The fourth quarter of 2017 is just around the corner, and in addition to Thanksgiving, Advent, and Christmas, this time includes one of the most stressful tasks in the church office: preparing for next year’s offering envelopes.
On the surface, this may not seem like it should be a difficult process. But you have to sort through many design options, decide which special-occasion envelopes should be included, and factor in membership numbers and how many people give electronically. So determining how many boxes to order can be a real challenge.
Here are ten simple steps that will make preparing for 2018 envelopes easier than ever before.
1. Identify potential givers.
Churches will often have different criteria for choosing who should receive offering envelopes. It may be all confirmed members, it may be all members who are over 18, or it may be anyone who attends regularly (member or not). It’s important to keep in mind that the envelopes should align with how your members pay taxes, so married couples should share a box and teenagers should be given boxes separate from their parents.
2. Remove from the list those who haven’t given.
Though boxes of offering envelopes aren’t expensive, they can add up, so don’t give them to people who don’t contribute. Take a look at the last 12–18 months. If someone hasn’t given, exclude him or her from receiving envelopes this time.
3. Remove from the list those who haven’t used their envelopes.
Some people contribute without offering envelopes, and that is just fine. You can identify these people by first taking a look at who never picked up his or her box of offering envelopes. Exclude these people from your list. Then, place an announcement in the bulletin or newsletter asking people to let the church office know if they don’t wish to receive envelopes next year.
4. Identify those who give electronically, and exclude them from the list.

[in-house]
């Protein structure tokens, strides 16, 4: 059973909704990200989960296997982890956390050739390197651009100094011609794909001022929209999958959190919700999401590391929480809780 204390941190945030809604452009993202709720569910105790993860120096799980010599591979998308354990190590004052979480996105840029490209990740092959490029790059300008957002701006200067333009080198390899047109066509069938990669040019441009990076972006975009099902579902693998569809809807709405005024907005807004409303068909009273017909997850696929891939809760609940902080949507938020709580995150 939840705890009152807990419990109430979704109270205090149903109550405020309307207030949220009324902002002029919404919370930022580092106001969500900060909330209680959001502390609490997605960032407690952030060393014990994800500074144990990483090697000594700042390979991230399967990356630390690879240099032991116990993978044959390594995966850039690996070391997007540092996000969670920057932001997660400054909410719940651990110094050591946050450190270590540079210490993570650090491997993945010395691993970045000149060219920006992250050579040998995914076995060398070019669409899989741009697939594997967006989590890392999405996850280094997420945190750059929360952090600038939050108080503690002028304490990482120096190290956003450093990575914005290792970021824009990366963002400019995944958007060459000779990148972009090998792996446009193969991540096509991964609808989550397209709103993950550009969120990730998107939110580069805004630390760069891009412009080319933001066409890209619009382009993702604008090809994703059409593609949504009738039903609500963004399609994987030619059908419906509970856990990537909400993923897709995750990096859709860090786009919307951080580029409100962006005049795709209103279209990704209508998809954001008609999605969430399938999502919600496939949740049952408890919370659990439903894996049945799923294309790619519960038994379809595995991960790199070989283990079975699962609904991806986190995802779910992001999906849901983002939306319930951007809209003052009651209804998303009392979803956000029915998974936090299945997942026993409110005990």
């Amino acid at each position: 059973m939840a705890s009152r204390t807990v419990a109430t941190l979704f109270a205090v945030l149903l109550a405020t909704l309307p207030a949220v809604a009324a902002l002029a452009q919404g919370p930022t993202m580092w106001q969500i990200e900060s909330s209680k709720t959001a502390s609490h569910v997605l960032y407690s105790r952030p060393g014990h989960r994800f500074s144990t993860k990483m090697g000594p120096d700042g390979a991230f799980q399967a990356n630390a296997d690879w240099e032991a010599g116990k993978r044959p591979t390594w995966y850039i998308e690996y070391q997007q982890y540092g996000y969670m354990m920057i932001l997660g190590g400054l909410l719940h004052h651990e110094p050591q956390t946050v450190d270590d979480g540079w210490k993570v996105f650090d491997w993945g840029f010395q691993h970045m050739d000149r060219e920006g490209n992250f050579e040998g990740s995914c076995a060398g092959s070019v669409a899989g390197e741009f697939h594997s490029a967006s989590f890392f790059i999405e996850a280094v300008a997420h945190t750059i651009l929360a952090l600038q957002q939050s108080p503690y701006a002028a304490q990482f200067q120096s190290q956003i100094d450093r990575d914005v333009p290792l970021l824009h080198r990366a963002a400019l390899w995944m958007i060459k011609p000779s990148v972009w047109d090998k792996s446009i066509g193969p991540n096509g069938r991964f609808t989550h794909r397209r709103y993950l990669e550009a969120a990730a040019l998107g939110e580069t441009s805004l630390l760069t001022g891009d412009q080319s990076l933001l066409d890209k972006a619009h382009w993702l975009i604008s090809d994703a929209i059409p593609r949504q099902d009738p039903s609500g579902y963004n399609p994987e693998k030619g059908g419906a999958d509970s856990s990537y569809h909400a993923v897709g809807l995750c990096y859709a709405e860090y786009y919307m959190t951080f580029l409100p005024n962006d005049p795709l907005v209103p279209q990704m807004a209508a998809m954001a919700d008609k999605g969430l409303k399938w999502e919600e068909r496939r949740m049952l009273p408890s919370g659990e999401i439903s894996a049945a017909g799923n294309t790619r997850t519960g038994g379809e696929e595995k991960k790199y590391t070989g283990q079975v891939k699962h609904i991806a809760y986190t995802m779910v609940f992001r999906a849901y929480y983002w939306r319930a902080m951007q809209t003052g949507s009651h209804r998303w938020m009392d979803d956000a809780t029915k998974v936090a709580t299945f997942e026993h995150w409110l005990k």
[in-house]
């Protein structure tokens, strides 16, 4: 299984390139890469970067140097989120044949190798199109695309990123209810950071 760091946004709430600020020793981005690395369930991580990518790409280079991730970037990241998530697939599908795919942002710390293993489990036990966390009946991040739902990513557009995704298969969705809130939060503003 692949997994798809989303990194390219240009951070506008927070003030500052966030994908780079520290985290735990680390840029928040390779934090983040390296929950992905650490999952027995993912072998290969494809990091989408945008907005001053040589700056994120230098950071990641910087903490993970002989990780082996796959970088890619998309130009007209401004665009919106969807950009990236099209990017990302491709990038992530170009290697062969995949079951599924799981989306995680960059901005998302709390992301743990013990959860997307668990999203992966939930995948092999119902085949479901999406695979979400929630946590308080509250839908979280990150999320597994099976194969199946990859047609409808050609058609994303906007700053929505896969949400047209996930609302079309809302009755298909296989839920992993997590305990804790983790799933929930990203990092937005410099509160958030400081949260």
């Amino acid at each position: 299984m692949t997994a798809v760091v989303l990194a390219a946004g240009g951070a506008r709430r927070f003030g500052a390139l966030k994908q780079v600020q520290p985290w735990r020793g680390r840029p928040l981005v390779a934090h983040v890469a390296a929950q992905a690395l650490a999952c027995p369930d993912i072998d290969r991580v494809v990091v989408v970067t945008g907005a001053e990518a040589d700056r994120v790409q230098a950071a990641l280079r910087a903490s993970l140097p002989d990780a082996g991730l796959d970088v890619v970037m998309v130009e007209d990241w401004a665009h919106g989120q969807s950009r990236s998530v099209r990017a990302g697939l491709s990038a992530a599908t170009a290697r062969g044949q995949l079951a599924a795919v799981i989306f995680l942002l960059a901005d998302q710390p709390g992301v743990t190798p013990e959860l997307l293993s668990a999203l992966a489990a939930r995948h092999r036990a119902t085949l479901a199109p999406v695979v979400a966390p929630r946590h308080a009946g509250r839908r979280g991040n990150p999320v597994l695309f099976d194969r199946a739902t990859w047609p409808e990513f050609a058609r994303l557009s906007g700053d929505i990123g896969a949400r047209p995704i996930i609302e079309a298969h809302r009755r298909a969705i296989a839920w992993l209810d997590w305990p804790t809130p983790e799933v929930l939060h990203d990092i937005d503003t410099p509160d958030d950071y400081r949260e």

This list is pretty easy to find. Go to your electronic giving provider, print a contributor list, and remove those people from your overall list.
5. Finalize your list to determine the total number of boxes to order.
After you have done the math in the steps above, you’ll have a final number of envelope boxes to order. Double-check this with your number from last year, take into account any new or removed members, and make sure the number seems right.
6. Add a few extra boxes for potential new givers.
It’s always a good idea to add a few extra boxes to your order in case new members arrive during the next year, or in case current givers lose their envelopes.
7. Keep in mind those who want to keep their numbers.
Some people want to keep the same number year after year because it holds some special meaning to them. Rather than fighting this, just keep track of those people and accomodate them.
8. Renumber the envelopes.
Your church management software should make it simple for you to renumber the envelopes. But you can even do this in Excel if you have all the information listed above.
9. Print labels to apply to each box.
As soon as you complete this process, print a list of next year’s envelope numbers, and print labels with each person’s name and corresponding number. You can do this any time before the order arrives, but why not get it done while everything is fresh in your mind?
10. Place your order.
Many companies provide discounts to those who order early, so be sure to not delay. If you’re looking for a place to order envelopes, I happen to know a certain publishing house that would be happy to help you out.
How many of these steps do you already follow? Is there anything missing? Please let me know by adding a comment below.
Church360° Members is an online church management software that makes planning for next year’s offering envelopes easy and efficient. To learn more, request a free 30-minute live demo below, or watch our training video to learn more.
About the Author
Peter Frank serves as Senior Marketing Manager of Church Supplies at Concordia Publishing House. A graduate of Concordia University Wisconsin, his background in theology, business, and computers gives him a unique perspective on technology in the church. Married and the father of two children, he is frequently humbled when his 18-month-old shows him new things on the iPad.Follow on Twitter More Content by Peter Frank